Tim Washer. Keynote Speaker + Event Emcee

Archives

Tagged ‘mccombs‘

Comedy, Social Media and Big Business


Warning: Use of undefined constant tr_read_more - assumed 'tr_read_more' (this will throw an Error in a future version of PHP) in /homepages/32/d260908594/htdocs/wp-content/themes/purity/functions/blog-metaboxes.php on line 32

David Wenger and I had a conversation recently on the role of humor in the corporate world, social media, and “stretching the boundaries of comfort when talking Big Business.”  Read or listen to the interview on his blog.

A Comedian’s Perspective on Improving PowerPoint


Warning: Use of undefined constant tr_read_more - assumed 'tr_read_more' (this will throw an Error in a future version of PHP) in /homepages/32/d260908594/htdocs/wp-content/themes/purity/functions/blog-metaboxes.php on line 32

I put together a few tips on engaging with your audience in your powerpoint presentation… republished from the McCombs alumni newsletter:

  • Do your homework: Reach out to a handful of people before your presentation and ask what is the most important question on this topic that they would like answered. Not only will your material be more relevant, but you’ve let a few audience members know their opinion counts. It will have a positive influence on the energy in the room.
  • Less is more. One executive I’ve worked with, let’s call him “Charlie,” used to introduce cluttered slides with the useless disclaimer, “I know not everyone in the room can read this….” He failed to discern subtle nonverbal cues from audience members like squinting—or exiting.   The most influential slides I’ve seen deliver their message with only three to five words. It allows for an easy-to-read slide and keeps the focus on you. I never use a font smaller than 30-point, unless I’m presenting to a very small group or negotiating with my wife.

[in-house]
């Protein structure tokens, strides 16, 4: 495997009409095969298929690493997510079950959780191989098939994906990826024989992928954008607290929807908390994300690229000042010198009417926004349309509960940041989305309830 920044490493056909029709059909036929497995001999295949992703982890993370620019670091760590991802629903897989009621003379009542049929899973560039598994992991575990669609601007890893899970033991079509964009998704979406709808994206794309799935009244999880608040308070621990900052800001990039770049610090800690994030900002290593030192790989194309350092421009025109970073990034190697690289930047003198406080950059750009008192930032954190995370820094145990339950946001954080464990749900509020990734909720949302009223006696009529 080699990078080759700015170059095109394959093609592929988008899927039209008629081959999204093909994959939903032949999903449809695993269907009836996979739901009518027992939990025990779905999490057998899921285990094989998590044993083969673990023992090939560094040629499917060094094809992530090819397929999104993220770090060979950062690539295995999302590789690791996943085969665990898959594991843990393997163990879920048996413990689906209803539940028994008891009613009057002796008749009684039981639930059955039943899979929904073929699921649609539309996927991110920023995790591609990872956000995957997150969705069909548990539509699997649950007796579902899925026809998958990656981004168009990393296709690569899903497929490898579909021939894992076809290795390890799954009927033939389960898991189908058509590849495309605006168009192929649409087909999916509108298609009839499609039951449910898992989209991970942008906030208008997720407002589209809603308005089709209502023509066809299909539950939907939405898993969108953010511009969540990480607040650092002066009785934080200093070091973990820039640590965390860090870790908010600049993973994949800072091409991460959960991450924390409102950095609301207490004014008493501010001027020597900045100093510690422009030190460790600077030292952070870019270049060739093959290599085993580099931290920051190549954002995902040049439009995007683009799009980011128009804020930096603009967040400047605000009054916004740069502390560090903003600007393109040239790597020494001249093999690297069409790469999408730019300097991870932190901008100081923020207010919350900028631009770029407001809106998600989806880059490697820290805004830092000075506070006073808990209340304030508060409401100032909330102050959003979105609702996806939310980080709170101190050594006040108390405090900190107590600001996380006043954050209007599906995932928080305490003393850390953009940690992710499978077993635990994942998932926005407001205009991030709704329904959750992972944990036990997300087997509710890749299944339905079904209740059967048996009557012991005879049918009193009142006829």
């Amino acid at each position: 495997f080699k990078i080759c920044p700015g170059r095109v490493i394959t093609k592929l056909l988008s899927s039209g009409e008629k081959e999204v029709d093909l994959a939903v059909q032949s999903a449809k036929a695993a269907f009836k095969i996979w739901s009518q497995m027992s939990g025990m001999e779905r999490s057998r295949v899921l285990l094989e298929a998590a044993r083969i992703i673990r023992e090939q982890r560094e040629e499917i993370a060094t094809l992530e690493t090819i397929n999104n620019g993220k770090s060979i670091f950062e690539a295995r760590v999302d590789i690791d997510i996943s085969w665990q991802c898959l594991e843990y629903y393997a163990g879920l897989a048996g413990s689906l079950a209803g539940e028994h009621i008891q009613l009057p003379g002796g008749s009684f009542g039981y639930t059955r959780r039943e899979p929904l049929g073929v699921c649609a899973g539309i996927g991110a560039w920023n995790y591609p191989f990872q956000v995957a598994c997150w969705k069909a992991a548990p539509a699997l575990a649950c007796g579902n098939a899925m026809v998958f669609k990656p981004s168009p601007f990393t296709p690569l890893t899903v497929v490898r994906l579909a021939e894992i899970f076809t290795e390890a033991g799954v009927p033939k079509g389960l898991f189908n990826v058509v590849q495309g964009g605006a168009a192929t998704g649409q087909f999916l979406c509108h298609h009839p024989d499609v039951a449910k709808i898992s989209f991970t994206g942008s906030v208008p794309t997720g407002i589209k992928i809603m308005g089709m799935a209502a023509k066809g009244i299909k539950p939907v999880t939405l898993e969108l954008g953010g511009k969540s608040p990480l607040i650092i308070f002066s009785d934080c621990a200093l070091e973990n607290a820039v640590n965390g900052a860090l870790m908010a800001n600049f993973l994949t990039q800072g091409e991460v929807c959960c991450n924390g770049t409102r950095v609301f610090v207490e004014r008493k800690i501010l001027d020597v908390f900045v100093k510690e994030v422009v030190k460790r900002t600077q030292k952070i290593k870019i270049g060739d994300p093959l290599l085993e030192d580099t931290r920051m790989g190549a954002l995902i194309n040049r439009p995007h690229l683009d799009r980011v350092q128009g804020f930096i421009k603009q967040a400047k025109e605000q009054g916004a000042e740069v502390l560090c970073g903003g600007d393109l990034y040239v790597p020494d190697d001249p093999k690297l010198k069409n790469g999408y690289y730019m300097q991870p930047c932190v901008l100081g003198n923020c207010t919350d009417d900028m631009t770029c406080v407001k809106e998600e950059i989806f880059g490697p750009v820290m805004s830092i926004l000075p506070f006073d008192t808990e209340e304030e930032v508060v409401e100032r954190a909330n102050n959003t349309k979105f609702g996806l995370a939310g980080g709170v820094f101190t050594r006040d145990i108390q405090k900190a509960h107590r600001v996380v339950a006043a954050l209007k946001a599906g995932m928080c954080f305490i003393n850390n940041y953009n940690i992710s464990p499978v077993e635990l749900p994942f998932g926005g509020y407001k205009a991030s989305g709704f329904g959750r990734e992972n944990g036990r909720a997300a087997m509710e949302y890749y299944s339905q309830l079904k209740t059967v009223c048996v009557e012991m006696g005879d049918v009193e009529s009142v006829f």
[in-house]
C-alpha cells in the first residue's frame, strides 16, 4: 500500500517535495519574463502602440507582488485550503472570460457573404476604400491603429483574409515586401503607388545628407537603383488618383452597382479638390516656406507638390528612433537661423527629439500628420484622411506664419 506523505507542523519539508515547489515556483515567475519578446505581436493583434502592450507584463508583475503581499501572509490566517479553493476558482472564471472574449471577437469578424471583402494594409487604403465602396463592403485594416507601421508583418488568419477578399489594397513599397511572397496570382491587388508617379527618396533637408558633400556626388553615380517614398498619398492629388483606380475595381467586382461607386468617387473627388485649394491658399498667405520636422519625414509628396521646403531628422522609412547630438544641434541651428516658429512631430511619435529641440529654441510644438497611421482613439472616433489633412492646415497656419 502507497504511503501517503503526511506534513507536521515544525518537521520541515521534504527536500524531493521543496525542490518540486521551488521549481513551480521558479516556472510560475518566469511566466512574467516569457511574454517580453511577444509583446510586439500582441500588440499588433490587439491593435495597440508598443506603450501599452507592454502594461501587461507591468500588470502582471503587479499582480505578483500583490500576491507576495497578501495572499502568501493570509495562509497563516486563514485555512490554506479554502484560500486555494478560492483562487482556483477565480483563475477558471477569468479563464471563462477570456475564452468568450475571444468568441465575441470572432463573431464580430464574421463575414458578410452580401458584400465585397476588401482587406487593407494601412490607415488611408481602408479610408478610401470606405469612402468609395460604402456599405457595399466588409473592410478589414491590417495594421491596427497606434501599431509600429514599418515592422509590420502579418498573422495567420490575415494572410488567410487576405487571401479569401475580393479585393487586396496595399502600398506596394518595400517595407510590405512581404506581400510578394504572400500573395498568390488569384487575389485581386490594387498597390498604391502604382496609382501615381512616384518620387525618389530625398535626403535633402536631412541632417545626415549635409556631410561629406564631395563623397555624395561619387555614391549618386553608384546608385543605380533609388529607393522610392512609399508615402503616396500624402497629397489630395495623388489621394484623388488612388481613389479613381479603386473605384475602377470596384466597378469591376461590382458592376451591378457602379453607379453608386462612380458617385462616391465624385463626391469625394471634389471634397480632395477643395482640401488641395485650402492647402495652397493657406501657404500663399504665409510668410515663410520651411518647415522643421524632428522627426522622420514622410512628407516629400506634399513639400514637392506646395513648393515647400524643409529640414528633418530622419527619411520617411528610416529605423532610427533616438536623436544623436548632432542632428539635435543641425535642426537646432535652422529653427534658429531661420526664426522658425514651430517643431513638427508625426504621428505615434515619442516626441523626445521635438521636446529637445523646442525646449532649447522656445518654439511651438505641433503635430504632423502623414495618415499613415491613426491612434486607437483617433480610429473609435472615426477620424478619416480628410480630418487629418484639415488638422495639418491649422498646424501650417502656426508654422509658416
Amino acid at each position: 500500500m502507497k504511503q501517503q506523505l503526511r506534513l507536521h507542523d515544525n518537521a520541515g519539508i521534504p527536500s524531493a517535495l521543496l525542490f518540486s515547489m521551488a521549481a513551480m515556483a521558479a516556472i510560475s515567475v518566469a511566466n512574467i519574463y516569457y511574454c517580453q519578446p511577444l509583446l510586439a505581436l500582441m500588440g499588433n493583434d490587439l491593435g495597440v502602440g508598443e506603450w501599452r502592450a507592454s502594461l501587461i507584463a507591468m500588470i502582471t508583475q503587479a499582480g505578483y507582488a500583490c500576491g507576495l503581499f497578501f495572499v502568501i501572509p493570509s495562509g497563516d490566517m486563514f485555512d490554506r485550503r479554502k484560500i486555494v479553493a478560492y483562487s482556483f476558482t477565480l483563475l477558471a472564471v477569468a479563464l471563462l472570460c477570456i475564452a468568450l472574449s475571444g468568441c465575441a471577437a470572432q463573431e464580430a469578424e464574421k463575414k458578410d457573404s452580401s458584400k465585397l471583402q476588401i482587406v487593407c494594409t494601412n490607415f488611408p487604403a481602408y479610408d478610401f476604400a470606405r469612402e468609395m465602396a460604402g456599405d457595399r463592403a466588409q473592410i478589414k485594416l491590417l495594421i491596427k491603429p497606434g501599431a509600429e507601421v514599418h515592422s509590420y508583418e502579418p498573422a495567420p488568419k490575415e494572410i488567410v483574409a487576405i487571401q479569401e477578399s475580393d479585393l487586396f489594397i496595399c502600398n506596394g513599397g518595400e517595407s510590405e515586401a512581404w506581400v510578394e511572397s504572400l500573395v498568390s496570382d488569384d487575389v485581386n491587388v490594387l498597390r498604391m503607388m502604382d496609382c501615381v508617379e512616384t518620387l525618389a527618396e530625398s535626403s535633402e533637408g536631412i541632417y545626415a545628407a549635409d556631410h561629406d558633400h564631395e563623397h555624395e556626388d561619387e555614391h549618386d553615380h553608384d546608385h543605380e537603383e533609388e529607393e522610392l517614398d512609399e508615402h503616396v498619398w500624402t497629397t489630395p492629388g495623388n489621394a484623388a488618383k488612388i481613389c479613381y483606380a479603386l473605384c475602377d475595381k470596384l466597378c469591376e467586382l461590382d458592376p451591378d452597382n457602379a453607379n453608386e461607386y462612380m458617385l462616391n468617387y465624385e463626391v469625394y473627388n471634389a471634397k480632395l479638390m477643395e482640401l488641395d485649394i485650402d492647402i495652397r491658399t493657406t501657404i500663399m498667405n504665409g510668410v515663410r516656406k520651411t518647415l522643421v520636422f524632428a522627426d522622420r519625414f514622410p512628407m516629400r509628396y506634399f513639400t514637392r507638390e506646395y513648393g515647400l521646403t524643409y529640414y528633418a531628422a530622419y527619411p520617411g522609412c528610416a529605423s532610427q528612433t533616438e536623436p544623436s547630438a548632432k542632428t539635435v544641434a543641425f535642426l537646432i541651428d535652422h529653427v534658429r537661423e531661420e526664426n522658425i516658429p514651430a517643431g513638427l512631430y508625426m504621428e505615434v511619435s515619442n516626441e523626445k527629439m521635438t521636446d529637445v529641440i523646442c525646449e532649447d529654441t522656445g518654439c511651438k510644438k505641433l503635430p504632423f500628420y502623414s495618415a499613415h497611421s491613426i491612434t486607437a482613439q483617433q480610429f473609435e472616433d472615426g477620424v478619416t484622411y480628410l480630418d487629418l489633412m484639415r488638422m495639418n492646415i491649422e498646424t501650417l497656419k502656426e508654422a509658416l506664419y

• A picture is worth a thousand words. Although my English literature professor assured me this ratio doesn’t apply for a midterm essay, it holds true for PowerPoint. Since our minds absorb visual information faster, it’s a much more powerful way to convey your point. Impress your audience with a classic from Corbis.com, ShutterStock.com or even Flickr.com. My friend Charlie made the exchange and still had a few words left over.
  • Tell stories. Everyone loves a good story. Use client examples, or find a relevant reference through WSJ.com, NYTimes.com or an industry trade publication. Simplify the tale with the narrative formula: a) problem, b) solution, c) results. For a good story, those are the only elements you need. And possibly a dragon.
  • Schedule 20 minutes, and finish early. People love to get time back.

And finally, the most important rule bears repeating: always avoid redundancy.